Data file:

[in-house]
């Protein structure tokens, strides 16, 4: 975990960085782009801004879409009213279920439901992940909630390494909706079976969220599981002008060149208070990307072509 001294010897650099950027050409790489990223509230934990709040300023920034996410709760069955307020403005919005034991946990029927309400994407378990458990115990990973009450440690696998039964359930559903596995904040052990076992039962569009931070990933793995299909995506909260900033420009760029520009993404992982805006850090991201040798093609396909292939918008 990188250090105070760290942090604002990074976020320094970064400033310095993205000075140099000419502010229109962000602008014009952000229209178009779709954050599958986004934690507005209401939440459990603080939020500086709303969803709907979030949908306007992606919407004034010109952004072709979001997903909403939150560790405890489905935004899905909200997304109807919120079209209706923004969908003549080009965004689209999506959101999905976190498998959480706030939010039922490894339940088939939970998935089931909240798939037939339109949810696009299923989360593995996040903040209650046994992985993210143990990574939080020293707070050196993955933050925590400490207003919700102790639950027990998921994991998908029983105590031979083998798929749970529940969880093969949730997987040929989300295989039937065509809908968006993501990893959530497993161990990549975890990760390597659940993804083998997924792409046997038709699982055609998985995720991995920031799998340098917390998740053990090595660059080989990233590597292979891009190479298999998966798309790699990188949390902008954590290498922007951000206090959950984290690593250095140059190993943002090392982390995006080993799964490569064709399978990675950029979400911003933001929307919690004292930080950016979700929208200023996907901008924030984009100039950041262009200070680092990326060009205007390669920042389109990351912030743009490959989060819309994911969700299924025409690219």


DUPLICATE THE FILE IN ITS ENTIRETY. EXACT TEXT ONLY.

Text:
[in-house]
């Protein structure tokens, strides 16, 4: 975990960085782009801004879409009213279920439901992940909630390494909706079976969220599981002008060149208070990307072509 001294010897650099950027050409790489990223509230934990709040300023920034996410709760069955307020403005919005034991946990029927309400994407378990458990115990990973009450440690696998039964359930559903596995904040052990076992039962569009931070990933793995299909995506909260900033420009760029520009993404992982805006850090991201040798093609396909292939918008 990188250090105070760290942090604002990074976020320094970064400033310095993205000075140099000419502010229109962000602008014009952000229209178009779709954050599958986004934690507005209401939440459990603080939020500086709303969803709907979030949908306007992606919407004034010109952004072709979001997903909403939150560790405890489905935004899905909200997304109807919120079209209706923004969908003549080009965004689209999506959101999905976190498998959480706030939010039922490894339940088939939970998935089931909240798939037939339109949810696009299923989360593995996040903040209650046994992985993210143990990574939080020293707070050196993955933050925590400490207003919700102790639950027990998921994991998908029983105590031979083998798929749970529940969880093969949730997987040929989300295989039937065509809908968006993501990893959530497993161990990549975890990760390597659940993804083998997924792409046997038709699982055609998985995720991995920031799998340098917390998740053990090595660059080989990233590597292979891009190479298999998966798309790699990188949390902008954590290498922007951000206090959950984290690593250095140059190993943002090392982390995006080993799964490569064709399978990675950029979400911003933001929307919690004292930080950016979700929208200023996907901008924030984009100039950041262009200070680092990326060009205007390669920042389109990351912030743009490959989060819309994911969700299924025409690219």